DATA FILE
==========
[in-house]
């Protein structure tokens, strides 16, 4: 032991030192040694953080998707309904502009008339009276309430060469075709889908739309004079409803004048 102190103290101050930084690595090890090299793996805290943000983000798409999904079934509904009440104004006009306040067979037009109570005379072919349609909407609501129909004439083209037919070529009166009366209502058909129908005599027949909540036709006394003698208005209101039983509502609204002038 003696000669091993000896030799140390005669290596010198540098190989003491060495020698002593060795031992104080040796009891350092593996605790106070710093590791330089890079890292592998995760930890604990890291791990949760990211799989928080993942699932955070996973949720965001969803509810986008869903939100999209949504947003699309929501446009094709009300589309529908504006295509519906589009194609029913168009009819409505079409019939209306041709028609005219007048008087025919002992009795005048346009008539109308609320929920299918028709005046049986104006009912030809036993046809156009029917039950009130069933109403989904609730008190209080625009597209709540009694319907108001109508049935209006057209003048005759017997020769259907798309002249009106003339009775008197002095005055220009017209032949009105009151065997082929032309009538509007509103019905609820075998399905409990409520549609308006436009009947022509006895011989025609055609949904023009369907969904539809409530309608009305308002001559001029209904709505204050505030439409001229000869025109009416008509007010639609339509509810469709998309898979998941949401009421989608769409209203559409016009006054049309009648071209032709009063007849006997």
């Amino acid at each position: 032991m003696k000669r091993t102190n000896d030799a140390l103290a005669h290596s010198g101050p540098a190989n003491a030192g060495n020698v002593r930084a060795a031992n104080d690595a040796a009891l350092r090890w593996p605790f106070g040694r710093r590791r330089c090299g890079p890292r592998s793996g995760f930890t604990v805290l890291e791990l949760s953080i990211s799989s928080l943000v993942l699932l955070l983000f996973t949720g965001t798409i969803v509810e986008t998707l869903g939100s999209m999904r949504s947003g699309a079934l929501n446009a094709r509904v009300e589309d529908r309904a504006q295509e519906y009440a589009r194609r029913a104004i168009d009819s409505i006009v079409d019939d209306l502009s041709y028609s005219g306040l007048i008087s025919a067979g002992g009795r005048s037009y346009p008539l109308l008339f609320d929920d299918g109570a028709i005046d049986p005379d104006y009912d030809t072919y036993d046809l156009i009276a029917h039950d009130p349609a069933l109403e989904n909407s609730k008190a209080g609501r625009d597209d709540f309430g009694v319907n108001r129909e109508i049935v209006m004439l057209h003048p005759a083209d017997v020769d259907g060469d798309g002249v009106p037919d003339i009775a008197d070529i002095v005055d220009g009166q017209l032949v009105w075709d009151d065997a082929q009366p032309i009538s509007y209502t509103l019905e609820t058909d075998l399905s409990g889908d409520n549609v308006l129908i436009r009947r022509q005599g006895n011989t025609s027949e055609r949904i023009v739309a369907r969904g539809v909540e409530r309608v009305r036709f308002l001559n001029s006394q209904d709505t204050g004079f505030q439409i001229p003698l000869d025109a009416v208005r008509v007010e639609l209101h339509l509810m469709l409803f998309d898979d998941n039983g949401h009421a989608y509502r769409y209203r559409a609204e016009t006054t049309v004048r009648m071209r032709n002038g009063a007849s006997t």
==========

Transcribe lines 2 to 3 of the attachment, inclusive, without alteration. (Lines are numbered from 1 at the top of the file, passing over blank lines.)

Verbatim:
């Protein structure tokens, strides 16, 4: 032991030192040694953080998707309904502009008339009276309430060469075709889908739309004079409803004048 102190103290101050930084690595090890090299793996805290943000983000798409999904079934509904009440104004006009306040067979037009109570005379072919349609909407609501129909004439083209037919070529009166009366209502058909129908005599027949909540036709006394003698208005209101039983509502609204002038 003696000669091993000896030799140390005669290596010198540098190989003491060495020698002593060795031992104080040796009891350092593996605790106070710093590791330089890079890292592998995760930890604990890291791990949760990211799989928080993942699932955070996973949720965001969803509810986008869903939100999209949504947003699309929501446009094709009300589309529908504006295509519906589009194609029913168009009819409505079409019939209306041709028609005219007048008087025919002992009795005048346009008539109308609320929920299918028709005046049986104006009912030809036993046809156009029917039950009130069933109403989904609730008190209080625009597209709540009694319907108001109508049935209006057209003048005759017997020769259907798309002249009106003339009775008197002095005055220009017209032949009105009151065997082929032309009538509007509103019905609820075998399905409990409520549609308006436009009947022509006895011989025609055609949904023009369907969904539809409530309608009305308002001559001029209904709505204050505030439409001229000869025109009416008509007010639609339509509810469709998309898979998941949401009421989608769409209203559409016009006054049309009648071209032709009063007849006997």
């Amino acid at each position: 032991m003696k000669r091993t102190n000896d030799a140390l103290a005669h290596s010198g101050p540098a190989n003491a030192g060495n020698v002593r930084a060795a031992n104080d690595a040796a009891l350092r090890w593996p605790f106070g040694r710093r590791r330089c090299g890079p890292r592998s793996g995760f930890t604990v805290l890291e791990l949760s953080i990211s799989s928080l943000v993942l699932l955070l983000f996973t949720g965001t798409i969803v509810e986008t998707l869903g939100s999209m999904r949504s947003g699309a079934l929501n446009a094709r509904v009300e589309d529908r309904a504006q295509e519906y009440a589009r194609r029913a104004i168009d009819s409505i006009v079409d019939d209306l502009s041709y028609s005219g306040l007048i008087s025919a067979g002992g009795r005048s037009y346009p008539l109308l008339f609320d929920d299918g109570a028709i005046d049986p005379d104006y009912d030809t072919y036993d046809l156009i009276a029917h039950d009130p349609a069933l109403e989904n909407s609730k008190a209080g609501r625009d597209d709540f309430g009694v319907n108001r129909e109508i049935v209006m004439l057209h003048p005759a083209d017997v020769d259907g060469d798309g002249v009106p037919d003339i009775a008197d070529i002095v005055d220009g009166q017209l032949v009105w075709d009151d065997a082929q009366p032309i009538s509007y209502t509103l019905e609820t058909d075998l399905s409990g889908d409520n549609v308006l129908i436009r009947r022509q005599g006895n011989t025609s027949e055609r949904i023009v739309a369907r969904g539809v909540e409530r309608v009305r036709f308002l001559n001029s006394q209904d709505t204050g004079f505030q439409i001229p003698l000869d025109a009416v208005r008509v007010e639609l209101h339509l509810m469709l409803f998309d898979d998941n039983g949401h009421a989608y509502r769409y209203r559409a609204e016009t006054t049309v004048r009648m071209r032709n002038g009063a007849s006997t």